One of the most useful technologies for diagnosing cancer is CT – computed tomography. If you're looking for an accurate assessment of your condition, Kirk Kanady, MD, and Maria Sosa, MD, of Greater Houston Radiation Oncology are experts in using detailed CT images to locate and assess many forms of cancer. The practice has two offices in Houston, Texas, and one in Huntsville, Texas. Call the Greater Houston Radiation Oncology office nearest you today or use the online booking form to schedule an appointment.
CT is short for computed tomography. It's a type of diagnostic scan that uses X-ray technology to create cross-sectional pictures of the structures inside your body.
By combining multiple images, CT gives your provider at Greater Houston Radiation Oncology a clear, detailed view of your bones, soft tissues, and blood vessels. They can use these images to make a diagnosis and help plan your treatment.
Your provider at Greater Houston Radiation Oncology might recommend a CT scan to locate tumors and assess the extent of their spread. CT scans are useful for monitoring cancer and the effectiveness of the treatments you're receiving.
CT technology is also helpful for guiding surgical procedures, biopsies, and radiation therapy.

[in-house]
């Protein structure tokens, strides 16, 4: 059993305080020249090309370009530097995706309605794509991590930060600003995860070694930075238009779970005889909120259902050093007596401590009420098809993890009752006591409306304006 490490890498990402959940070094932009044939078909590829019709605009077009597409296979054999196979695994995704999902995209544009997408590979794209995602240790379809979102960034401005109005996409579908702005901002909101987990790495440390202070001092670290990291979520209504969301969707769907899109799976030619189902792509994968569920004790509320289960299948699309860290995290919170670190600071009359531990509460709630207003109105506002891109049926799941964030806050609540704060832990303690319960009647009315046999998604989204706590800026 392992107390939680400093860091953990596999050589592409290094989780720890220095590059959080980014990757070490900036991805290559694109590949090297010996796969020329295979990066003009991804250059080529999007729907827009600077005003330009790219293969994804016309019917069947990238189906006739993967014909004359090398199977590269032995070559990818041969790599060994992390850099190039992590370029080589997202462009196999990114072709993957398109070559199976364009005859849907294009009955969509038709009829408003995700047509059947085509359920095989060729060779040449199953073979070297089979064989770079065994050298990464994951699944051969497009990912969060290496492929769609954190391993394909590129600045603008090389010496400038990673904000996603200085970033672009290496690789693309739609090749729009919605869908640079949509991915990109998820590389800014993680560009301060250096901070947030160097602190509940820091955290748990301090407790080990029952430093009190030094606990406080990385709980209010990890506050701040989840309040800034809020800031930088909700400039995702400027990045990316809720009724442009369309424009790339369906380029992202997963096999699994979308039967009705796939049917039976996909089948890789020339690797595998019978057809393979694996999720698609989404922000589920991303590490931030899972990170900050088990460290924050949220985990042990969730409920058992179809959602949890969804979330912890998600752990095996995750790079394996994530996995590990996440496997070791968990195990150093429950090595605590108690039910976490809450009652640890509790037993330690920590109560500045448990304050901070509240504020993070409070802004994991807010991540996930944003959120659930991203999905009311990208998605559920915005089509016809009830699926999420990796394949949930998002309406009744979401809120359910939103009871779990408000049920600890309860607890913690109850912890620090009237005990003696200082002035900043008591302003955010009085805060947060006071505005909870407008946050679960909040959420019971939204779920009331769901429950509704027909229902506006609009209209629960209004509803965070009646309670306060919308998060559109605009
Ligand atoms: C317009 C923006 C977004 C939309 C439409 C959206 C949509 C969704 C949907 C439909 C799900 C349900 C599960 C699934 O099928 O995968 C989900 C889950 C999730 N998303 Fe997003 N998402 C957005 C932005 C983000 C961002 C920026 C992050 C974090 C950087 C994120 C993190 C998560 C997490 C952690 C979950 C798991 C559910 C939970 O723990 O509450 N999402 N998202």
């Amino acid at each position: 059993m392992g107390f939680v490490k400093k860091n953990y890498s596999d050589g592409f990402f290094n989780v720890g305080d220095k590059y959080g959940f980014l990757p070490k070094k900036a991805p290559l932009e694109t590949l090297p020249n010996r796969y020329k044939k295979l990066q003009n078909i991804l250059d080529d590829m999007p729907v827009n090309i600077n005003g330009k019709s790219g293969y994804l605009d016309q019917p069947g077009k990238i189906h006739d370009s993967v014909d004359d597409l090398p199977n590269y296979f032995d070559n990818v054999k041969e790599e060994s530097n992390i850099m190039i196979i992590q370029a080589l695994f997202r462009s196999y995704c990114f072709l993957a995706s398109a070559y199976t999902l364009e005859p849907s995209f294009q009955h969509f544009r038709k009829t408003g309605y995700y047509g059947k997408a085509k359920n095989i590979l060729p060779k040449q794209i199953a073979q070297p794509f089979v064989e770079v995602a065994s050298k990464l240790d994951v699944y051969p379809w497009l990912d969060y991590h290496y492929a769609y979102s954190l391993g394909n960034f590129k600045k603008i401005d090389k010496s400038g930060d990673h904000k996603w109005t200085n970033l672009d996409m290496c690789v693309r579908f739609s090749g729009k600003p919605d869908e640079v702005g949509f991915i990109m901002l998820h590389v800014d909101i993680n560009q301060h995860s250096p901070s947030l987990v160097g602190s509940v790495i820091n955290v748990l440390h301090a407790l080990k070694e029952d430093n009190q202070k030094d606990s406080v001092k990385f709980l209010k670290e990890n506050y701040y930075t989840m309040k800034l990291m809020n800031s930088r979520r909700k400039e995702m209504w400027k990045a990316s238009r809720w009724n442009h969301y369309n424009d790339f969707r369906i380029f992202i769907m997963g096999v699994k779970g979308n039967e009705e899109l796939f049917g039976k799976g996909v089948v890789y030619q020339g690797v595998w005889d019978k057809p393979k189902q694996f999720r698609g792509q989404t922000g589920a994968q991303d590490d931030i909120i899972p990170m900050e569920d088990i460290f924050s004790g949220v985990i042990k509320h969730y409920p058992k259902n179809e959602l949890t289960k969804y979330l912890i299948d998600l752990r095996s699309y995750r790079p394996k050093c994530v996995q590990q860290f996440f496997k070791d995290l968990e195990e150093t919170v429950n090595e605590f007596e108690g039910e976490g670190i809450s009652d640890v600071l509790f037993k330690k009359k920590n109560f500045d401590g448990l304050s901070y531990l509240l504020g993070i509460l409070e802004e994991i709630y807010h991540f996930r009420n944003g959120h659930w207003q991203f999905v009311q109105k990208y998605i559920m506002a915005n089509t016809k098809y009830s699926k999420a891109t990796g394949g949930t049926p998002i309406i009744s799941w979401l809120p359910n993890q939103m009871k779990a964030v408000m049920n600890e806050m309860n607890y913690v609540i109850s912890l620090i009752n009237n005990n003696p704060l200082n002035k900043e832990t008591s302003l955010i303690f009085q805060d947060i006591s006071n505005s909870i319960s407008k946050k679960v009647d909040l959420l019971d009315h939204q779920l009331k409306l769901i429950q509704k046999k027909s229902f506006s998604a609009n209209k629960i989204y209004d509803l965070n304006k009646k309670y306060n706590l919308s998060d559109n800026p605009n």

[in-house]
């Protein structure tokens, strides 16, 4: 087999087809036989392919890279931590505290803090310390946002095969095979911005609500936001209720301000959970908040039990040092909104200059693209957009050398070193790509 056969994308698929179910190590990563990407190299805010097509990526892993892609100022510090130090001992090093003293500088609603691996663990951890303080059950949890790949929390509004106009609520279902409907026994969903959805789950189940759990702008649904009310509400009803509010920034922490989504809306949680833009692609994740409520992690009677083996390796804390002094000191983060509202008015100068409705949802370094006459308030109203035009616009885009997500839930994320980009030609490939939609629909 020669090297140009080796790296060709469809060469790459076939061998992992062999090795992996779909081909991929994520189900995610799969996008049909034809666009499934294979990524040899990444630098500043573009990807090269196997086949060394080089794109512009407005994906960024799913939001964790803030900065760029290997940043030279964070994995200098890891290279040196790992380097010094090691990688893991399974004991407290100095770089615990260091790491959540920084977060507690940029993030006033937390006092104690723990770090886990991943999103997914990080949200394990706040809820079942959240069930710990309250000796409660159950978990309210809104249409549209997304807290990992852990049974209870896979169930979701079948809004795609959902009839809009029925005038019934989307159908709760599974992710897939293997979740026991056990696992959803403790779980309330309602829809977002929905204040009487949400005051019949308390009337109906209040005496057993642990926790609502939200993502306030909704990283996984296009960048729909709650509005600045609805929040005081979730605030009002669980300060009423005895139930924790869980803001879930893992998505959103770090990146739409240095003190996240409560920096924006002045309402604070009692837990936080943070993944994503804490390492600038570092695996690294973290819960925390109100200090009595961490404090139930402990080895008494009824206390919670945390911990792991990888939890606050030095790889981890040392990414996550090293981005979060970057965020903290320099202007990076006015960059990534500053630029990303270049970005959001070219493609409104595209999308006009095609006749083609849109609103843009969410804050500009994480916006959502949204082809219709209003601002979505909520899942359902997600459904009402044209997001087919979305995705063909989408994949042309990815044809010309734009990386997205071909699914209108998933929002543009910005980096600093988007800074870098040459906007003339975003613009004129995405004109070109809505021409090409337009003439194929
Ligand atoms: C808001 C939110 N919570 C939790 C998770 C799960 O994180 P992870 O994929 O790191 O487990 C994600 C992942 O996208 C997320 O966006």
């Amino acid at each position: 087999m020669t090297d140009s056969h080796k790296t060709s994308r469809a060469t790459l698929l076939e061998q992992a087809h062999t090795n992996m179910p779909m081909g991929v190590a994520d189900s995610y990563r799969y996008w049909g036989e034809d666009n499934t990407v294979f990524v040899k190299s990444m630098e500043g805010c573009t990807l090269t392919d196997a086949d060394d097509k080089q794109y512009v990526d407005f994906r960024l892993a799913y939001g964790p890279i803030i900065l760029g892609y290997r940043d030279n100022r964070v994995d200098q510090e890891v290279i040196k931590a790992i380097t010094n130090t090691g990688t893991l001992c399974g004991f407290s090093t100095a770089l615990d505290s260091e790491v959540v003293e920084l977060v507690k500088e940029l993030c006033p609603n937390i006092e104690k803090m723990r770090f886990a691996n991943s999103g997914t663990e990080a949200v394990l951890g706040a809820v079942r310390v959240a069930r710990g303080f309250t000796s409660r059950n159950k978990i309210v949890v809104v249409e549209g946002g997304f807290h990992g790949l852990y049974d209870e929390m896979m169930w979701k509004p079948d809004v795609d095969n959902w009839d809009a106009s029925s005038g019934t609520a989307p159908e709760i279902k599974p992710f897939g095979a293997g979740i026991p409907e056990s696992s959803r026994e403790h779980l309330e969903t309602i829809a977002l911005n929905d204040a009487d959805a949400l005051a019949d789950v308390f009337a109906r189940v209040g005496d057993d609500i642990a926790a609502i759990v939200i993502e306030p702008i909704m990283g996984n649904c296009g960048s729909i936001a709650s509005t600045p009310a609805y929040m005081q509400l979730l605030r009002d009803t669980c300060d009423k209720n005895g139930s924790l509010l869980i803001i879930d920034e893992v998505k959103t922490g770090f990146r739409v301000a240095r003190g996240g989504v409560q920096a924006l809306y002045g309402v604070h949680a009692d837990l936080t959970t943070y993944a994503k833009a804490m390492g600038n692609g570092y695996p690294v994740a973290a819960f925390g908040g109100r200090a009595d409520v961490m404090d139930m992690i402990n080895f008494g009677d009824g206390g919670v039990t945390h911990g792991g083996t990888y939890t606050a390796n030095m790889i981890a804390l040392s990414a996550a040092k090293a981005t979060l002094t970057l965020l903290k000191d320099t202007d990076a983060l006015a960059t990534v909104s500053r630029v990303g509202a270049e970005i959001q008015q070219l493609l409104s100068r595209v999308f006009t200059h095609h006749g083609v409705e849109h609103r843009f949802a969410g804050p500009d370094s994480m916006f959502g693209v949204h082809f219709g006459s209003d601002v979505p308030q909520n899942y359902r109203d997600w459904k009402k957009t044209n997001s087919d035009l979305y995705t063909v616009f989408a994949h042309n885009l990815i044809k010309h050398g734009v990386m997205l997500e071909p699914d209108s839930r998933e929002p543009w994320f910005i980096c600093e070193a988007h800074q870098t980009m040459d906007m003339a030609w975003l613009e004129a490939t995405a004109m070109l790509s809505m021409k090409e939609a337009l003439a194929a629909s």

CT is a safe, well-established form of diagnostic technology with many benefits. However, when you have a CT scan, your body does receive a dose of ionizing radiation, and exposure to radiation could increase the risk of cancer.
The radiation levels during a CT scan are higher than those you'd experience if you had an X-ray, as the CT scan is more detailed. The levels are still low, though, and present minimal long-term risk.
The exposure you get during a CT scan is brief, and your provider at Greater Houston Radiation Oncology uses the minimum amount of radiation possible. Even at much higher doses, there would only be a small increase in your risk of developing cancer.
If you're pregnant, your provider might suggest a different type of scan, just to be on the safe side.
Before you have your CT scan, you need to take off anything metal that you're wearing because this could interfere with the scan. You also change into a hospital gown.
If you need to make any special preparations such as not eating before your scan, your provider at Greater Houston Radiation Oncology lets you know in advance.
To be of optimal use, your CT scan might need a contrast material to highlight certain structures inside your body. If so, before your scan begins, your provider either injects the contrast material, gives you a liquid to drink, or places the material in your rectum.
The scan itself is painless, so you won't need a sedative. You need to keep still to ensure the pictures are clear. The CT machine is ring-shaped, resembling a huge donut. Your body goes through the ring of the donut on a motorized table.
As the scan begins, you might hear some noise as the machinery rotates around you, taking pictures. You might need to hold your breath now and then – the technologist performing the scan tells you when via an intercom. You can also alert them if you have any problems.
CT scans take around 30 minutes, and you can carry on with your day as normal after your scan is complete. To find out more, call Greater Houston Radiation Oncology today or book an appointment online.